On Wednesday May 28th 2014, beloved American author and poet, Maya Angelou, passed away at the age of 86. While best known for her many literary achievements, Maya Angelou was also a powerful library advocate.
Maya Angelou was recently scheduled to appear and speak at Fayetteville Public Library in Arkansas. Having to cancel the event due to health issues, Dr. Angelou wrote a personal apology to the library patrons and people of Fayettville. In her letter, Dr. Angelou quoted her grandmother, “when you learn, teach and when you get, give.” This statement speaks to the core purpose of a library. Libraries are established to provide knowledge and information to those who are seeking it…and sometimes those who are not! The purpose is to share what the library has acquired with the community rather than holding onto it for a select few. Dr. Angelou knew first hand the importance and significant effects a library could have on an individual and the impact those individuals could in turn have on the larger community. She was one of them!
In Dr. Angelou’s interview for the New York Public Library in 2010, she explained how her love for libraries all began. After a horrific event in Dr. Angelou’s childhood, she was so traumatized, she did not speak. For years she did not utter a word. A woman from the neighborhood where she grew up took her to a school library. She told the young Maya Angelou to read every book in that library. So she did! The reading provided a calm for the then young Maya Angelou. It seemed like a natural progression and when writing soon followed, thankfully it continued! One of the world’s most influential authors found her calm and inspiration in a small school library.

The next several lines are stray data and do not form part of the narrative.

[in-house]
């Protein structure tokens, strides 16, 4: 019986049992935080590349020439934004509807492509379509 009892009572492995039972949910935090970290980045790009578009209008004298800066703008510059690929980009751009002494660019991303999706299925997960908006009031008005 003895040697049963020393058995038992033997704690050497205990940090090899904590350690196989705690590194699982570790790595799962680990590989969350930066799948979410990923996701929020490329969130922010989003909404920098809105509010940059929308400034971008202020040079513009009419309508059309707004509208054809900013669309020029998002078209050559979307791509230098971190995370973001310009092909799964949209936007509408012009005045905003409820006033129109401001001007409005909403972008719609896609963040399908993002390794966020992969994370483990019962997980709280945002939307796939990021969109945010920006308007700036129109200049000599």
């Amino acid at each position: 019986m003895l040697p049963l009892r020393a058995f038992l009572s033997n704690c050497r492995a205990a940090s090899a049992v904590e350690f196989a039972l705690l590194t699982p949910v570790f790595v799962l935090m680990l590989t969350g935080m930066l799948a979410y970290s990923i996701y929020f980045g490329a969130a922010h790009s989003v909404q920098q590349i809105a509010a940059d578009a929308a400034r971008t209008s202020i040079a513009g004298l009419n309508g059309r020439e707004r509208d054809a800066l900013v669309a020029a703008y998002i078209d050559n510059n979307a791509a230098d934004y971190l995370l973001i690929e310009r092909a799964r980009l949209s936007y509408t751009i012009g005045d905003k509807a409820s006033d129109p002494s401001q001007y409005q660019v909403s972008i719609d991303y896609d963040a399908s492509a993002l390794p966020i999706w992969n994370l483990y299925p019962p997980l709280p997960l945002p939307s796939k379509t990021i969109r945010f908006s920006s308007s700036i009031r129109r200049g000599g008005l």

Her affinity for libraries kept Dr. Angelou advocating for and dedicating her time to different organizations and agencies throughout her literary career. Dr. Angelou appeared at numerous library events and conferences including, 1986 ACRL Nation Conference in Baltimore, 1991 American Library Association (ALA) Annual Conference in Atlanta as the Public Library Association (PLA) President’s program speaking and the 1999 American Association of School Librarians (AASL) National Conference in Birmingham. In the early 2000’s, Oakland Mayor, Jerry Brown, even proposed her as the Director of the Oakland Public Library System. A branch of the Stockton – San Joaquin County Public Library named The Maya Angelou Library opened its doors in 1996 after an inaugural speech by Dr. Angelou providing computer stations and reference services to the community.
Maya Angelou’s legacy will of course live on in her writings and published works but her spirit will also remain in the quiet, calm physical spaces of the library and through the sharing of information and knowledge.
Sources and further readings:
Read more of Maya Angelou’s quotes about libraries.
Read the entire story by Angela Montefinise of the New York Public Library.
Visit The Maya Angelou Library online.
Contributed by: Kimberly Flood, Library Assistant at Touro College School of Health Sciences in Bay Shore.